In ‘Mystery at Shark Beach’ shark expert Matt Dicken and forensic shark scientist Dr. Geremy Cliff are brought in to try and solve this mysterious problem and seek a solution that benefits both shark and human. Dr Cliff is an experienced investigator of shark attacks on the South African coast where the shark population is high, attracted by millions of sardines which migrate along the coast. There are no shark nets to protect Second beach because the wild waters make this impossible to implement. By checking bite marks left on the surfboards, Dr Cliff quickly establishes that some the attacks are likely to have been caused by Bull sharks and Tiger sharks. But in two of the cases the bodies were completely devoured, making the culprit impossible to identify.
Matt travels to Port St Johns and decides to undertake a series of scuba dives off the reefs adjacent to the bay to get a good idea of the topography of the ocean floor. How does the sea floor affect the hunting tactics of various sharks and is the topography somehow making attacks more likely? He also deploys a shark tagging system in the bay to track which species feed within the immediate vicinity.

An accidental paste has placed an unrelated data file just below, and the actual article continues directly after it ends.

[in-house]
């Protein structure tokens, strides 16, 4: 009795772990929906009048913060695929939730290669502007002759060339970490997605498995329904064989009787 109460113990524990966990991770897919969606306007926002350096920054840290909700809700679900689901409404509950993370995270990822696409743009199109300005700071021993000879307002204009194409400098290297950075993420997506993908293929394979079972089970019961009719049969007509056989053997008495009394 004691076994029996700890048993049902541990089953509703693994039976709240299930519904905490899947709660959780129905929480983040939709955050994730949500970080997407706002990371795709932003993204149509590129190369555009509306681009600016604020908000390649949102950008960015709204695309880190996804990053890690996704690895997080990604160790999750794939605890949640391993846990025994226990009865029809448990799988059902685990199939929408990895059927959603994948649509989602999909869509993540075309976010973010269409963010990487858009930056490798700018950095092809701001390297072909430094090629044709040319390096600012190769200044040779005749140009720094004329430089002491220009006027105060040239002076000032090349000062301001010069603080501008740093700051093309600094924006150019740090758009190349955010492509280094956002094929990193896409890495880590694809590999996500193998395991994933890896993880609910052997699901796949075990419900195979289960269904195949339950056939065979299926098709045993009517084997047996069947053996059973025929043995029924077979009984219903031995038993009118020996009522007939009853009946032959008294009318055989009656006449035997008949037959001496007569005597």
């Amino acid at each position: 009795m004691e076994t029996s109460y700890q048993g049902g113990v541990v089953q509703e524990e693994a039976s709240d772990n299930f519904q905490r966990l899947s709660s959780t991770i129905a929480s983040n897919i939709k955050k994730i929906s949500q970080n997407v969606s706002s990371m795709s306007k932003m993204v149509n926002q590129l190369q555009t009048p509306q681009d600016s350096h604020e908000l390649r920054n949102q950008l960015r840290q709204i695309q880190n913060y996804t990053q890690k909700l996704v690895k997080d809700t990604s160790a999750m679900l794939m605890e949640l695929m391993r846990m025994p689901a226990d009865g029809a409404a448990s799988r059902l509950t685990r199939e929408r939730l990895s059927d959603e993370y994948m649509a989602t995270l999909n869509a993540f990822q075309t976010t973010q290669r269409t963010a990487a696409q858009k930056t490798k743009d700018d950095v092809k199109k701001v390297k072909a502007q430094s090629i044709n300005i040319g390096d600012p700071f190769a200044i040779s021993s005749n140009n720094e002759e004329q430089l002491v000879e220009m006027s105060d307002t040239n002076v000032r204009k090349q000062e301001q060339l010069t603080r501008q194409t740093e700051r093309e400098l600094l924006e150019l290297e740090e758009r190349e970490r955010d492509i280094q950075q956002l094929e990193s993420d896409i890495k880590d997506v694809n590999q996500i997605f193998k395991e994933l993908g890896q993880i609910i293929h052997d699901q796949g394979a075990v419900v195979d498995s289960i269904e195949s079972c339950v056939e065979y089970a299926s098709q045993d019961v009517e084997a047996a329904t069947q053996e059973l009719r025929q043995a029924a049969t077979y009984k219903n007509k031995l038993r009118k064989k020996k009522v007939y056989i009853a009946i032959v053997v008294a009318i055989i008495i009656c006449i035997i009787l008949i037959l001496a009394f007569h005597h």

The results are startling — the waters around Second beach are literally boiling with a huge variety of sharks, including Threshers and Great whites, not normally seen in this area. Back on land he investigates some of the more bizarre theories spread by locals. He attends drumming sessions with the local Xhosa tribe, speaks with witch doctors and tests the outﬂow of the nearby Msimvubu river for effluent. Are the low frequency drumming sounds and beach sacrifices of animals attracting the sharks to the area? Is the river a possible Bull shark breeding ground, making them especially territorial and aggressive?
Matt’s conclusions reveal a disturbing trend which could have implications for other developing coastal communities frequented by sharks, not just in South Africa but all over the world.
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